The politics of inflation

Inflation is shaped by political dynamics as much as economic factors, suggesting that inflation is more of a medium-term than a short-term risk.

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There has been much recent economic and market commentary on the return of inflation, with a range of supporting evidence. 

In addition to surprises in US CPI data, commodity prices (energy, metals, lumber) have spiked up, international air and shipping costs have increased sharply as supply chains come under pressure, and there are wage pressures in parts of many labour markets.

This is amplified by the massive amounts of monetary and fiscal policy stimulus.  Central bank balance sheets have almost doubled in the US and Eurozone since the crisis started, money supply is growing rapidly, and fiscal deficits average >10% of GDP across advanced economies in 2020 and 2021.

Markets are pricing in higher inflation and a central bank policy response.  Government bond rates have been increasing, and equity markets have wobbled recently – despite the robust global economic recovery underway.

Much ado about…

But my assessment is that the scale of near-term inflation concerns has been exaggerated.  Inflation will be higher, but a sustained rise in inflation above the target range for more than several months is unlikely.  The price pressures reflect base effects, as well as costs associated with reopening economies from a virtual standing position.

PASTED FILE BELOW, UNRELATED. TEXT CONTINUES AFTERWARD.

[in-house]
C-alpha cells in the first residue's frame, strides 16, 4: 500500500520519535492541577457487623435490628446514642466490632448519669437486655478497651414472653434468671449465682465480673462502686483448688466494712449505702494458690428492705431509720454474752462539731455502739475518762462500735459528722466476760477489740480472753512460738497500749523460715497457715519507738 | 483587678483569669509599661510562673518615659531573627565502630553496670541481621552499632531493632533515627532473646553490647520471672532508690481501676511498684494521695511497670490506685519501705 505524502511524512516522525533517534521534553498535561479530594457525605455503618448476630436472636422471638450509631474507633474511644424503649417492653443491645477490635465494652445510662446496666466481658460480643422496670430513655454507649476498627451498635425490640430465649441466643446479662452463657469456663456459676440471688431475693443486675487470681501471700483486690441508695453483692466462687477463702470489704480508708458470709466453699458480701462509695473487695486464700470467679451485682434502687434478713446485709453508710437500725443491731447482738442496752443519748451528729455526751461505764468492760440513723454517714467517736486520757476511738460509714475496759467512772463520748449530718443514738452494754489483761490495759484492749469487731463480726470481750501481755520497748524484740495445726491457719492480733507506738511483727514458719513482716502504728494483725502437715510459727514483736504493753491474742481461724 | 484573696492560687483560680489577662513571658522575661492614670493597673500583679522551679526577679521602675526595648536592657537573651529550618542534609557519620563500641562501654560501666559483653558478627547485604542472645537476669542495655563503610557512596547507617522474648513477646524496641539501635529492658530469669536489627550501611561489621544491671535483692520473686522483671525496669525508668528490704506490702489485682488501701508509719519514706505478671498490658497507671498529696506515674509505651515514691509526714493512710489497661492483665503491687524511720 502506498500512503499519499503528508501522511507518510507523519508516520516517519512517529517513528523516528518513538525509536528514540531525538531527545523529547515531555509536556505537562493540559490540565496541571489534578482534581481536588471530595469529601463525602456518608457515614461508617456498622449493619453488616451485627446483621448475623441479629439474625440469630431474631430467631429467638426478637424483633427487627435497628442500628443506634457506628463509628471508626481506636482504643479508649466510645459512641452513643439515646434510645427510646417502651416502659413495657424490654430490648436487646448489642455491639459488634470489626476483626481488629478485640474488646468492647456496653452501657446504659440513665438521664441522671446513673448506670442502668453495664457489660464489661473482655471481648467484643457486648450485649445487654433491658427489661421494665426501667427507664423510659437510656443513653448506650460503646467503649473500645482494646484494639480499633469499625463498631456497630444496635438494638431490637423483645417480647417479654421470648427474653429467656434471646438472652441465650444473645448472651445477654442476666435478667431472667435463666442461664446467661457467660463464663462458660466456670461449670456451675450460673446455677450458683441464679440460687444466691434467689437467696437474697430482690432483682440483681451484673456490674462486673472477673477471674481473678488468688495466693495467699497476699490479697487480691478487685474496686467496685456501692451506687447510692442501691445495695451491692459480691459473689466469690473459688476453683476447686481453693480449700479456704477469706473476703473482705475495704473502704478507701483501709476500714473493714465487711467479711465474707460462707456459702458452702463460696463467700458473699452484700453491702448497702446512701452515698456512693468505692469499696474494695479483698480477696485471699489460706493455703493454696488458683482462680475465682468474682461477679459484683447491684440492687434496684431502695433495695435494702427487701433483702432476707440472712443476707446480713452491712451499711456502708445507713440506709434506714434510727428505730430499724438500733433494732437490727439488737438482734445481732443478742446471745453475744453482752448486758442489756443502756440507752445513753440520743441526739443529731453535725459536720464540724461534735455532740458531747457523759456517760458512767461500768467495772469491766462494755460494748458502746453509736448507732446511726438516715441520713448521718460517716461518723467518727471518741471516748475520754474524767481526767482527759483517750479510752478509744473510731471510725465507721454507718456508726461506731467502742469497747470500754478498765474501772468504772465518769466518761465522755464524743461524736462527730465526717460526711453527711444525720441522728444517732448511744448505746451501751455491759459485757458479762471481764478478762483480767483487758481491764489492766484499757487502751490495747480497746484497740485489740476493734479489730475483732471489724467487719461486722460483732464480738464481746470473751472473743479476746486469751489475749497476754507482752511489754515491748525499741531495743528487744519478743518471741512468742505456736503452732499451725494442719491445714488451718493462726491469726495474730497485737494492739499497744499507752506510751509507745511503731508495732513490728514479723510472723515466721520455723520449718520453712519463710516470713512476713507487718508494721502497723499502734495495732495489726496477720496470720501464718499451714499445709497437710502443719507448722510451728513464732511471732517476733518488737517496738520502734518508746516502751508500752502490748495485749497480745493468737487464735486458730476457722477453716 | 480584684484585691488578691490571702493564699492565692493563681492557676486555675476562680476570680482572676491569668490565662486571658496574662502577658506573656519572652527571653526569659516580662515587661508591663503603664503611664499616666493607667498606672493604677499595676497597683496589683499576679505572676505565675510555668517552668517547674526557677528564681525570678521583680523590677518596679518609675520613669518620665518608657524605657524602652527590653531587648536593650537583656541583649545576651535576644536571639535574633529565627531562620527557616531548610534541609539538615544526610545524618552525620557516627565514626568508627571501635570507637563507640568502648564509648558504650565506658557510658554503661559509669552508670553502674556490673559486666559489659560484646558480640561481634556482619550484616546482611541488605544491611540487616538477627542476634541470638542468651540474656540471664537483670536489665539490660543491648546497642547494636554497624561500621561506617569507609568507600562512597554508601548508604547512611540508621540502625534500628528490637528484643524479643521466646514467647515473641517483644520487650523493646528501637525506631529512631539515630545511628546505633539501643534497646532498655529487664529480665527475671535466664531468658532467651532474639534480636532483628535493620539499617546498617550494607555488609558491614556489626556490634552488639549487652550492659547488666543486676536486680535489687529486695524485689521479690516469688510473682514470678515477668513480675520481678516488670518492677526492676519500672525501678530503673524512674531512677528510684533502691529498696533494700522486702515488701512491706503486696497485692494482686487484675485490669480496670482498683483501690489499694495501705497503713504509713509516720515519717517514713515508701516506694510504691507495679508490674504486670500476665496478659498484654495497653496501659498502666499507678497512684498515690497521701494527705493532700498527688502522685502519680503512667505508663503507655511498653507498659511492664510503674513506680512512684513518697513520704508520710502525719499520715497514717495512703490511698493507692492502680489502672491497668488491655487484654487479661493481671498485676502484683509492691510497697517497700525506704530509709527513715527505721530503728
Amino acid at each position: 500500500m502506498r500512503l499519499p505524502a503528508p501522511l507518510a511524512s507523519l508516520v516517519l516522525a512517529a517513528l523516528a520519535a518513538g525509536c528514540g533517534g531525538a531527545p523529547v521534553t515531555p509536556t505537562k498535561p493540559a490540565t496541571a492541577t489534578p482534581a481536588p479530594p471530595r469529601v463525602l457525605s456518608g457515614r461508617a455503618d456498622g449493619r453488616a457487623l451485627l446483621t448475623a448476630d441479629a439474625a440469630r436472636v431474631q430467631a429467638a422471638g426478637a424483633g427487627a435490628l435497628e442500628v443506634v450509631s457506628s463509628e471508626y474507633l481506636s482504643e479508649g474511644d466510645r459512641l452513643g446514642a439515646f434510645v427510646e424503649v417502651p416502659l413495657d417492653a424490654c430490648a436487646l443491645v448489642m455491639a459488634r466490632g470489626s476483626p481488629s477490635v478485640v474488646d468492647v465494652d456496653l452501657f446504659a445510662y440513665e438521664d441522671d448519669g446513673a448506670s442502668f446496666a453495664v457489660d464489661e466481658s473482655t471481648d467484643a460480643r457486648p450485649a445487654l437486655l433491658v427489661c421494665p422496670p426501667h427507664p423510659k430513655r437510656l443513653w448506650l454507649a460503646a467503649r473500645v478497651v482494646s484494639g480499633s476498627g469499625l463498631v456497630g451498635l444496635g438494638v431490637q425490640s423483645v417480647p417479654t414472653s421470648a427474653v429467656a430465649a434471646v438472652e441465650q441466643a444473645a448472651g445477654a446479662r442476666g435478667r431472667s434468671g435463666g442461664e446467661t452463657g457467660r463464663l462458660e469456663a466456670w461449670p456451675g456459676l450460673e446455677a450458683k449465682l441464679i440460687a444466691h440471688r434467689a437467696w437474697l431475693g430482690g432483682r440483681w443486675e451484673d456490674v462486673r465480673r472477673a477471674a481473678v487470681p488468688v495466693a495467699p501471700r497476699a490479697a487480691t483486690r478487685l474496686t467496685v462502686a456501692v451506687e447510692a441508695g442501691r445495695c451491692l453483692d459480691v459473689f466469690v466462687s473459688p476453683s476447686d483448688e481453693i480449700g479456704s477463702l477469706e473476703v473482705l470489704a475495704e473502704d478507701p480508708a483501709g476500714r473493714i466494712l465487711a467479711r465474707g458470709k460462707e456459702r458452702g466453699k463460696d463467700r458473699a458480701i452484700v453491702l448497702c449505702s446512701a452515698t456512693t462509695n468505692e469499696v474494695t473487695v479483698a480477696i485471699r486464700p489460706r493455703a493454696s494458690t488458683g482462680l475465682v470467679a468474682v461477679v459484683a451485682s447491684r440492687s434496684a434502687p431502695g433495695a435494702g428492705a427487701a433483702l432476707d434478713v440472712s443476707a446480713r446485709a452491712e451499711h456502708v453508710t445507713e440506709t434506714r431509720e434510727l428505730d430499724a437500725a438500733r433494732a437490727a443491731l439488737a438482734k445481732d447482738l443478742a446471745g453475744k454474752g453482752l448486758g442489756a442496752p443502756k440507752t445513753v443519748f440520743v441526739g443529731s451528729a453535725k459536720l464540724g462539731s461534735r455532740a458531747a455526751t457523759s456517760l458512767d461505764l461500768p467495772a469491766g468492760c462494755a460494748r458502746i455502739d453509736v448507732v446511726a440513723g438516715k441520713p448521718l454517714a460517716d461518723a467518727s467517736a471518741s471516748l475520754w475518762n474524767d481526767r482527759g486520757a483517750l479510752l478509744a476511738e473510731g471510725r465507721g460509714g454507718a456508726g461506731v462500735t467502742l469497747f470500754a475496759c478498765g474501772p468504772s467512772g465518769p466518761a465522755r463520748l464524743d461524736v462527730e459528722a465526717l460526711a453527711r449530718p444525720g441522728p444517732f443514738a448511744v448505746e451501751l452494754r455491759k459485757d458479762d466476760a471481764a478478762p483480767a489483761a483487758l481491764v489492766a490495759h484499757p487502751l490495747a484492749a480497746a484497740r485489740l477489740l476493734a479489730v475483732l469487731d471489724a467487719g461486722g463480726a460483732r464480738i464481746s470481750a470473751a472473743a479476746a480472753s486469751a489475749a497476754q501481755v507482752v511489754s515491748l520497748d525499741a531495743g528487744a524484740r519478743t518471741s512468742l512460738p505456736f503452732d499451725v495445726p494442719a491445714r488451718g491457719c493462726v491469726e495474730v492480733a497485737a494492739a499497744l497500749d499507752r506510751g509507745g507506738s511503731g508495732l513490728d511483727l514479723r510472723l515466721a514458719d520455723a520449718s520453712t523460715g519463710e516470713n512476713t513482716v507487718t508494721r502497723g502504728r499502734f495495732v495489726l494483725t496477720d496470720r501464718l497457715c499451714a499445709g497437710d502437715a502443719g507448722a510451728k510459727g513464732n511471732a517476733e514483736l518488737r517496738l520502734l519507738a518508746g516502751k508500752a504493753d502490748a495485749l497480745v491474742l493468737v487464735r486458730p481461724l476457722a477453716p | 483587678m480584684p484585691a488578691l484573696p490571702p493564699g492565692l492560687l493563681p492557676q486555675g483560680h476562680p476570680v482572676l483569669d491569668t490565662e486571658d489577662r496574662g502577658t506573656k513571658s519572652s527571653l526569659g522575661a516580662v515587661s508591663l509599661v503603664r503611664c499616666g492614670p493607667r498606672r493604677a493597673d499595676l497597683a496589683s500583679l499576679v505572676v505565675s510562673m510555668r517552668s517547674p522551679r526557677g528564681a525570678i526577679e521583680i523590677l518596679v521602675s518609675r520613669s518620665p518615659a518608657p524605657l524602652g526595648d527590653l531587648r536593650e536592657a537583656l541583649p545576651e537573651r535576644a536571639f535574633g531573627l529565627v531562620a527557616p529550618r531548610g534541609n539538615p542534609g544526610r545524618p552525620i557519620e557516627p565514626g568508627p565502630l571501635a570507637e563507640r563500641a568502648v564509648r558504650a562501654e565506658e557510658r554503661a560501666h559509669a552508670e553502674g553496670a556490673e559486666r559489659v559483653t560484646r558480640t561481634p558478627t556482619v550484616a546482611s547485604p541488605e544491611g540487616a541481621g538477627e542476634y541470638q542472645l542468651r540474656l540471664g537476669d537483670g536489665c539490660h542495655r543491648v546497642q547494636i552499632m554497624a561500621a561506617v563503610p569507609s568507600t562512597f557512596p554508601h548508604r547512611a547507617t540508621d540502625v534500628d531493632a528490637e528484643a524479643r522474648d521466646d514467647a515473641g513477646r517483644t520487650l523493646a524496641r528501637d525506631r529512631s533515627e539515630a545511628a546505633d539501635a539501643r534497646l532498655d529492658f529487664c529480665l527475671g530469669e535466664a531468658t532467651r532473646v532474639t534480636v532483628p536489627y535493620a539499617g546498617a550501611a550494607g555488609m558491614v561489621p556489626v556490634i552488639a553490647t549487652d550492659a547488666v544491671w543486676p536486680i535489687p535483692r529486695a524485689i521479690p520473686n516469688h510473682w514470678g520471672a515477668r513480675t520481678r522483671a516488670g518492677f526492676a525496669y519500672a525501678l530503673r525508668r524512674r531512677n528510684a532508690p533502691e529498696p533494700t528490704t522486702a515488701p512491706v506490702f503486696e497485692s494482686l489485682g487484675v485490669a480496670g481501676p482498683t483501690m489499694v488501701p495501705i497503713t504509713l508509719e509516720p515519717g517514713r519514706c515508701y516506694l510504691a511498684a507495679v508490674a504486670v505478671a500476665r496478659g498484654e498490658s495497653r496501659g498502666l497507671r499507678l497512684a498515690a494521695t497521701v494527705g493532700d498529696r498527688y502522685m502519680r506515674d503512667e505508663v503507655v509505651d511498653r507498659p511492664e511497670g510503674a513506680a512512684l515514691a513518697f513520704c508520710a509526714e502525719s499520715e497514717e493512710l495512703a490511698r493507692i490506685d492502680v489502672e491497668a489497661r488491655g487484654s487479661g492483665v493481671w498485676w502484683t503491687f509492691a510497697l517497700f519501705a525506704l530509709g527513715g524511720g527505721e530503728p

The inflation debate is also largely motivated by the US experience, where inflation was 4.2% for the year to March (April data, expected to be strong again, is out later today).  But inflation is less pronounced elsewhere: CPI inflation is 0.9% in China, 1.6% in the eurozone, and across the small advanced economies – deeply exposed to global dynamics – it is 1.2%.  Core CPI inflation rates are more modest again.

Central banks, from the Federal Reserve and the ECB to the RBNZ, argue that the observed inflationary pressures are transitory, and will weaken over the course of the next year or so. 

It’s political

But despite this positive near-term inflation outlook, structural inflation risks are rising – but primarily for political not economic reasons.

Milton Friedman claimed that ‘inflation is always and everywhere a monetary phenomenon’.  But this deterministic relationship between monetary variables and inflation has not been sustained in the data.

It is better to see inflation as ‘always and everywhere a political phenomenon’.  The nature of the prevailing economic policy regime sets the limits for monetary policy.  It was US political decisions that set the stage for US inflation from the late 1960s (federal spending on both the Vietnam War and the Great Society, the break with the gold standard, and political pressure on the Fed).  And the changing political appetite from around 1980 allowed Paul Volcker to raise rates to 20% to kill inflation.